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Swiss Chard 'Rhubarb Chard'

Beta vulgaris subsp. cicla

Family: Amaranthaceae
Genus: Beta (BET-uh) (Info)
Species: vulgaris subsp. cicla
Cultivar: Rhubarb Chard
Additional cultivar information:(aka Ruby Chard)
Synonym:Beta vulgaris var. cicla



Foliage Color:

Unknown - Tell us

Bloom Characteristics:

Unknown - Tell us

Water Requirements:

Unknown - Tell us

Where to Grow:

Unknown - Tell us


12-18 in. (30-45 cm)

36-48 in. (90-120 cm)


9-12 in. (22-30 cm)


Unknown - Tell us

Sun Exposure:

Full Sun

Sun to Partial Shade


Unknown - Tell us

Bloom Color:

Pale Green

Bloom Time:

Late Summer/Early Fall

Mid Fall

Late Fall/Early Winter




Other details:

Unknown - Tell us

Soil pH requirements:

Unknown - Tell us

Patent Information:

Unknown - Tell us

Propagation Methods:

From seed; direct sow outdoors in fall

From seed; sow indoors before last frost

Seed Collecting:

Bag seedheads to capture ripening seed

Properly cleaned, seed can be successfully stored


This plant has been said to grow in the following regions:

Cedar Bluff, Alabama

Clovis, California

Mountain View, California

Scranton, Pennsylvania

Wilkes Barre, Pennsylvania

Sumter, South Carolina

Houston, Texas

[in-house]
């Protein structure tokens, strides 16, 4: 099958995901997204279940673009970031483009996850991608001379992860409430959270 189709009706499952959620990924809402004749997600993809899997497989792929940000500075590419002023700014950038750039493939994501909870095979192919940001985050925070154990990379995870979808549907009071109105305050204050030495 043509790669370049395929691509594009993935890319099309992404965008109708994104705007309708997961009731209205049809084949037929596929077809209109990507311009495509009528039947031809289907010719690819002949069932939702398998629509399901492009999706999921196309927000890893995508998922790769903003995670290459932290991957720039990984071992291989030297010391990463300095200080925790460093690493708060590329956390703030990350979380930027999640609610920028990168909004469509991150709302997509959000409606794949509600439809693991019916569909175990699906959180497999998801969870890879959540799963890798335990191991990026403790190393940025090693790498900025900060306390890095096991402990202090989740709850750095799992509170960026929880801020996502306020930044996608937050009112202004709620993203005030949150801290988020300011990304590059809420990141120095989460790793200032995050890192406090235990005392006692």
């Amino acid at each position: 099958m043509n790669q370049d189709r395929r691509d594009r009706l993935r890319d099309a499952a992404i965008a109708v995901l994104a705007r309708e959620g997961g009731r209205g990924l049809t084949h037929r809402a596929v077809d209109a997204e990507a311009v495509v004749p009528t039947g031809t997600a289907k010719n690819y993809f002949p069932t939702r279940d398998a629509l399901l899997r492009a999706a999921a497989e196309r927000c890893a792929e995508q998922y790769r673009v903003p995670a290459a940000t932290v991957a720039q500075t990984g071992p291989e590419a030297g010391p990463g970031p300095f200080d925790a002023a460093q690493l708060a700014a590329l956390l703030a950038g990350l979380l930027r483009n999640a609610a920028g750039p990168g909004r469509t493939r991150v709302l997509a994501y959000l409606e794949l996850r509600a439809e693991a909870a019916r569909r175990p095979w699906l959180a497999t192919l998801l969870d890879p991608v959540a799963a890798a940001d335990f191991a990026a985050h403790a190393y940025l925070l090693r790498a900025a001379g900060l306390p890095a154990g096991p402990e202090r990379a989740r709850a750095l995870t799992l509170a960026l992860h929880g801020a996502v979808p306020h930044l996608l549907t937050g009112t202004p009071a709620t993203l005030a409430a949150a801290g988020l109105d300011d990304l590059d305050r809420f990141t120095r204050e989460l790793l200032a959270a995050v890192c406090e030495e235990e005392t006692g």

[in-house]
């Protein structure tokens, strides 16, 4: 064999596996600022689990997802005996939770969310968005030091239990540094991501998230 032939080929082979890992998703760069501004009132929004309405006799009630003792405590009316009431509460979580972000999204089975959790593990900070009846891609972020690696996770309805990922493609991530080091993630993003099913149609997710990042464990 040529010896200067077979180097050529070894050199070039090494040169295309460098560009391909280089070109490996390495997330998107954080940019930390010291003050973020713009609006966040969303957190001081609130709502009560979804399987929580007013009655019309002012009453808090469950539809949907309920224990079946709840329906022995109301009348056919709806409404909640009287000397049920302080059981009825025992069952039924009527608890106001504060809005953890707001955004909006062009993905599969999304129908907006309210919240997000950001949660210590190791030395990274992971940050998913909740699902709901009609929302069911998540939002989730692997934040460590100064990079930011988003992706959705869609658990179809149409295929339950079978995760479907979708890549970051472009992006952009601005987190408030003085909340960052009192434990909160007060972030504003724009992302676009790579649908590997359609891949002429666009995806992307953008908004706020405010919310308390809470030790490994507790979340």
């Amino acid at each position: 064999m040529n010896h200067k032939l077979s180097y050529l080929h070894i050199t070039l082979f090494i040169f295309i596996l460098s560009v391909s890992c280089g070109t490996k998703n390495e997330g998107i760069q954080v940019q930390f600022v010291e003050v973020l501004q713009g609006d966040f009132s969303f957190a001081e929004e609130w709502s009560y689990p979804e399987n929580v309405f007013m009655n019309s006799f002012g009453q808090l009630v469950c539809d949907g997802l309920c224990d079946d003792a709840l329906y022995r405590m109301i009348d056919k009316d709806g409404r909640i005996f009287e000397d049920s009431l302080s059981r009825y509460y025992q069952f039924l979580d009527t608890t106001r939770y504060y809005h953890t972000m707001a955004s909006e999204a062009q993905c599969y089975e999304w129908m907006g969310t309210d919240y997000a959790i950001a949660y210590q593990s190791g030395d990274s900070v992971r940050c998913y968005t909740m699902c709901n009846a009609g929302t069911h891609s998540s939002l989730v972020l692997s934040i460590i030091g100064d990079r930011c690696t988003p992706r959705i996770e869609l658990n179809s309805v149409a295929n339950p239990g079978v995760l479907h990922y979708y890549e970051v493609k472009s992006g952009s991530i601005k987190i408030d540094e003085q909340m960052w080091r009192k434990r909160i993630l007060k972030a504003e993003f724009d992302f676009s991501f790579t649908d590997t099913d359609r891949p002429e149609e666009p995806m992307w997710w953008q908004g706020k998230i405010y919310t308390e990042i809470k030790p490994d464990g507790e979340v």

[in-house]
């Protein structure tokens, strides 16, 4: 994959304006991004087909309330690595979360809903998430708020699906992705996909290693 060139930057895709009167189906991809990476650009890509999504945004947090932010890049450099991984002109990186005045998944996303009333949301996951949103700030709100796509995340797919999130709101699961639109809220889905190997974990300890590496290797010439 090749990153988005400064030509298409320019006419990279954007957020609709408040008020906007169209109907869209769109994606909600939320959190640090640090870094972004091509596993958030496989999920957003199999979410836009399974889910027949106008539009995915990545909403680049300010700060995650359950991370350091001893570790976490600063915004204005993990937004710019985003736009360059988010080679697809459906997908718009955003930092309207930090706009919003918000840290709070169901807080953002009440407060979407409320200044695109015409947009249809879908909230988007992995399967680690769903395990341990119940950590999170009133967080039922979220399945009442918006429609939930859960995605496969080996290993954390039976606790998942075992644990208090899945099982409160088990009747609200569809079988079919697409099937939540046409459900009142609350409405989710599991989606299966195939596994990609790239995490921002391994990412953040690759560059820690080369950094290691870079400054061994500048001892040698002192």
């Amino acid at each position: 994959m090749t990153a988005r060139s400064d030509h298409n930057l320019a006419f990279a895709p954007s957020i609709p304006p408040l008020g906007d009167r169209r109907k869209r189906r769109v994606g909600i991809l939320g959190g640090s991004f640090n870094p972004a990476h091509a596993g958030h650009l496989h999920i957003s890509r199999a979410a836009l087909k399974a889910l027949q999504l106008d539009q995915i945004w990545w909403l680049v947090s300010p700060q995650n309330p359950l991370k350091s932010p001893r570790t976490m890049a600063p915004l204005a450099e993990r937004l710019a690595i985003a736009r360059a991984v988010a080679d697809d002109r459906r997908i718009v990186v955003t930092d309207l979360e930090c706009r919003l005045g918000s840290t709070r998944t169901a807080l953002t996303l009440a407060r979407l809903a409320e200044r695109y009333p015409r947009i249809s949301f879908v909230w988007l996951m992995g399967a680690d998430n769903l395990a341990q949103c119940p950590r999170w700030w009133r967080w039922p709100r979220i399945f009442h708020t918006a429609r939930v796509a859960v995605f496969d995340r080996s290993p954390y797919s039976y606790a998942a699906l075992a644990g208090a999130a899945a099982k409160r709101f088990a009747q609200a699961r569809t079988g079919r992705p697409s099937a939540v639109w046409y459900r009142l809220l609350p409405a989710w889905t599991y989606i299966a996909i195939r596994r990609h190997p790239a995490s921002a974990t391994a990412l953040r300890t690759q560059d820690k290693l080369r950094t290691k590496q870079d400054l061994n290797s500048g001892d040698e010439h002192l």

Pflugerville, Texas

Concrete, Washington

Gig Harbor, Washington

show all

Gardeners' Notes:


On Apr 26, 2013, Suny_Freebird from Cedar Bluff, AL (Zone 7b) wrote:

I have been growing Swiss Chard for two years and noticed today it is bolting. Other than harvesting the seed or having more plants self seed, is there any reason I cannot cut off the seed heads? Will it hurt the plant or affect its cycle. I grow the chard for beauty and to eat, and I feed it to my fish as well.


On Jan 10, 2010, mlloyd51 from Pflugerville, TX wrote:

I planted swiss chard outside in my garden in March 2009 from seed. It grew quickly and produced strong leaves. No problem with the over 100 degree temperatures here in Central Texas for months this summer. I cut leaves as I needed them for salad and steaming and the same plants are still in my garden (Jan. 2010) and have only just wilted this past week when we had temperatures below 20 degrees at night. They don't look dead, so I'll see if they come back when it warms up a bit.


On Mar 2, 2007, berrygirl from Braselton, GA (Zone 7b) wrote:

First offered to U.S. gardeners in 1857. Re-selected by Dr. John Navazio.


On Feb 6, 2004, Michaelp from Glendale, UT (Zone 5a) wrote:

In my garden this variety was the most productive after Fordhook-the red veins in the dark green leaf,add nice color to salad. I like the red stems in salad as well. Swiss Chard is also nice steamed,stir-fried,or added to stews and soups.